Since the stock market trends higher or stays level far more often than it declines, it is difficult to make consistent money by shorting stocks or exchange-traded funds (ETFs). Losses on short positions in stocks, ETFs or stock index futures are also potentially unlimited. However, there are times when a bearish bet against a benchmark stock index such as the S&P 500 is appropriate, and there are several methods available.

S&P 500 ETF

By utilizing the SPDR S&P 500 ETF (NYSEARCA: SPY), investors have a straightforward way to bet on a decline in the S&P 500 Index. An investor engages in a short sale by first borrowing the security from the broker with the intent of later buying it back at a lower price and closing out the trade with a profit. The S&P 500 ETF is huge, liquid and closely tracks its S&P 500 benchmark. Hedge funds, mutual funds and retail investors all engage in shorting the ETF either for hedging or to make a direct bet on a possible decline in the S&P 500 Index.

There are also leveraged short ETFs with the objective of returning twice the inverse return of the S&P 500, but be aware they have much more trouble hitting their benchmark. This slippage or drift occurs based on the effects of compounding, sudden excessive volatility and other factors. The longer these ETFs are held, the larger the discrepancy from their target.

Inverse S&P 500 Mutual Funds

Inverse funds seek investment results that match the inverse performance of the S&P 500 Index after fees and expenses. The Rydex and ProFunds mutual fund families have a long and reputable history of providing returns that closely match their benchmark index, but they only purport to hit their benchmark on a daily basis due to slippage.

Similar to the inverse leveraged ETFs, leveraged mutual funds experience a bigger drift from their benchmark target. This is particularly true when a fund leverages up to three times the inverse return of the S&P 500. The Direxion fund family is one of the few employing this type of leverage.

Inverse mutual funds engage in short sales of securities included in the underlying index and employ derivative instruments including futures and options. A big advantage of the inverse mutual fund compared to directly shorting SPY is lower upfront fees. Many of these funds are no-load and investors can avoid brokerage fees by buying directly from the fund and avoiding mutual fund distributors.

S&P 500 Put Options

Another consideration for making a bearish bet on the S&P 500 is buying a put option on the S&P 500 ETF. An investor could also buy puts directly on the S&P 500 Index itself, but there are disadvantages to this, including liquidity. Staying with the ETF is a better bet based on the depth of its strike prices and maturities. In contrast to shorting, a put option gives the right to sell 100 shares of a security at a specified price by a specified date. That specified price is known as the strike price and the specified date as the expiration date. The put buyer expects the S&P 500 ETF to go down in price, and the put gives the investor the right to "put," or sell, the security to someone else.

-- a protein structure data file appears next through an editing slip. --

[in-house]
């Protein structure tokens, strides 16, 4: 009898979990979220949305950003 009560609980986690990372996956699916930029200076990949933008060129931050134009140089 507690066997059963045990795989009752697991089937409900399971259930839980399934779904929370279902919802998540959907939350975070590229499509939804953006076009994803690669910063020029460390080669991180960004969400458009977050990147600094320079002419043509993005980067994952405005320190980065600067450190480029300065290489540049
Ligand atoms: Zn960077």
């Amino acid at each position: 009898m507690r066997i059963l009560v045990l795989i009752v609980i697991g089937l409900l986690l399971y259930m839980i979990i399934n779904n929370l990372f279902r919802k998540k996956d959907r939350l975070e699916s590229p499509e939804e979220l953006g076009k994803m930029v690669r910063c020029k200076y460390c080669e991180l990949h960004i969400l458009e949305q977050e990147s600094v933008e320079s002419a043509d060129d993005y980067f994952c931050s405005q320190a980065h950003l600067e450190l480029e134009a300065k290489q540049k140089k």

In practice, most options are not exercised before expiration and can be closed out at a profit or loss at any time prior to that date. Options are wonderful instruments in many ways. For example, there is a fixed and limited potential loss. Moreover, an option's leverage reduces the amount of capital to tie up in a bearish position. However, remember the Wall Street aphorism that says the favorite strategy of retail options traders is watching their options expire worthless at expiration. One rule of thumb is, if the amount of premium paid for an option loses half its value, it should be sold because, in all likelihood, it will expire worthless.

S&P 500 Index Futures

A futures contract is an agreement to buy or sell a financial instrument, such as the S&P 500 Index, at a designated future date and at a designated price. As with futures in agriculture, metals, oil and other commodities, an investor is required to only put up a fraction of the S&P 500 contract value. The Chicago Mercantile Exchange (CME) calls this "margin," but it is unlike the margin in stock trading. There is huge leverage in an S&P 500 futures contract, and a short position in a market that suddenly starts to ascend can quickly lead to large losses and a request from the exchange to provide more capital to keep the position open. It is a mistake to add money to a losing futures position, and investors should have a stop-loss on every trade.

There are two sizes of S&P 500 futures contracts. The most popular is the smaller contract, known as the "E-mini." It is valued at 50 times the level of the S&P 500 Index. The large contract is valued at 250 times the value of the S&P 500, and volume in the smaller version dwarfs its big brother. Small traders quickly gravitated to the E-mini, but so did hedge funds and other larger speculators, because this contract trades electronically for more hours and with greater liquidity than the large contract. The latter contract still trades on the floor of the CME in the traditional open outcry method. To limit risk, investors can also buy put options on the futures contract rather than shorting it.